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A five-century-old wine cup painted with chickens is set to fetch from HK$200-300 million (US$25.5 to 38.5 million) when it goes under the hammer in Hong Kong in April.

Only 15 of these cups from the Chinese Ming dynasty remain in the world, and only four of them are in private collection, according to Sotheby's, which is hosting a media preview on Wednesday (March 12) and auctioning off the cup in their Spring sales.

Nicolas Chow, deputy chairman of Sotheby's Asia and International Head of Fine Chinese Ceramics and Works of Art, said the cup is likely to fetch more than the estimate price and set a new record for Chinese ceramics and works of art.

"These chicken cups were produced for the Chenghua emperor, and soon after that, later emperors all collected them. They adored them, they praised them, they had them copied. These are, I would say, objects bathed in mythology. And this is why they are so valuable, their legendary aura goes far far beyond their historical importance," Chow said.

The same cup was sold in a 1999 auction for US$4 million, breaking the previous world record for Chinese art.

Chow said the cup was created in the famed Chinese porcelain town of Jingdezhen under the reign of the Ming emperor Chenghua in 1465-87, a period known for producing fine porcelain.

"The glaze is extraordinarily silky. It's a real joy to caress. I would say apart from the design, which is unmannered, very simple and modest, it's really the tactile dimension which is so remarkable," Chow said of the cup.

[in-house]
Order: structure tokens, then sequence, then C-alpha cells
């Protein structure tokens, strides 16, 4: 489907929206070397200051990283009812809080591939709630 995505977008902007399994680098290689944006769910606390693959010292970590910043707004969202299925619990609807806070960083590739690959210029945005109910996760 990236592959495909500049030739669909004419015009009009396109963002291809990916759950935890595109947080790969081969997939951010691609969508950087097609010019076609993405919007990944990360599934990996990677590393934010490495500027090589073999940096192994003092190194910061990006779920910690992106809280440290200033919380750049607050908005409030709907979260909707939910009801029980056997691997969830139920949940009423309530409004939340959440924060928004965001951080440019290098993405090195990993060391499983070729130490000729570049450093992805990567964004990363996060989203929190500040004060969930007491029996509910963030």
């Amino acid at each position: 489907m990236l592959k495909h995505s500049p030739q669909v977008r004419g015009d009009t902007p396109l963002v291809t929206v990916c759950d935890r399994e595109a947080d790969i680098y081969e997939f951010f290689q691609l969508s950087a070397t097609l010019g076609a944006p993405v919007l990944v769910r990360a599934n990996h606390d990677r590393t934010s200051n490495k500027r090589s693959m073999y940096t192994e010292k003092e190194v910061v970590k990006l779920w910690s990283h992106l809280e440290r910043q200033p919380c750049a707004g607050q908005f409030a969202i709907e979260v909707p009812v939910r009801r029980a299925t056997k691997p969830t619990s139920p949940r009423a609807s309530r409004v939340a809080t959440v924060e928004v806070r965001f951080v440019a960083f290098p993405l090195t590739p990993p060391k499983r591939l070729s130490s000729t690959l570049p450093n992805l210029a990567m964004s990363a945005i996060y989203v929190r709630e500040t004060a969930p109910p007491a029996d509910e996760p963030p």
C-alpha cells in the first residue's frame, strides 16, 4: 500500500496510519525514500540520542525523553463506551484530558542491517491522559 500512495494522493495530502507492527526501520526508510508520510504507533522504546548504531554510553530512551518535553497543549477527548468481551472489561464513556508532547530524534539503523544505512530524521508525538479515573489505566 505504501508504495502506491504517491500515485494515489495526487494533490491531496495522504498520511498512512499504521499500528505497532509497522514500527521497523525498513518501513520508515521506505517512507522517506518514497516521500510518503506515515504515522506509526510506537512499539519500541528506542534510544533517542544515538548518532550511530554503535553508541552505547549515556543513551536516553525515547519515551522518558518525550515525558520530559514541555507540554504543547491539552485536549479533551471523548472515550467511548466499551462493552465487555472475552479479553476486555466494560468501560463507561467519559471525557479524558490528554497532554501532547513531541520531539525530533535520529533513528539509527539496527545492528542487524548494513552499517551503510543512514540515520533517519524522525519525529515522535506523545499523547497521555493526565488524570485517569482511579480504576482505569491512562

The chicken cups that are not in private hands are mostly in a Taiwanese museum, and none of them are known to be in mainland China. But chicken cup replicas are aplenty in Chinese antique markets, according to Chow.

"These are about the most forged and reproduced objects in the history of China, and I think if you go to any antique market in China, you will also find them by the hundreds. They are iconic objects. This is really, I would say what to the west the Mona Lisa could be. It is something that really represents what is the most desirable and the most expensive in Chinese art," Chow said.

The current world record for the most expensive Chinese porcelain or Chinese works of art sold at an auction is a Qing dynasty (1644-1911) vase, which was sold for HK$252.66 million (US$32.4 million) in October 2010 in Hong Kong.

The cup is set to go under the hammer on April 8 during Sotheby's Fine Chinese Ceramics and Works of Art Spring Sale.

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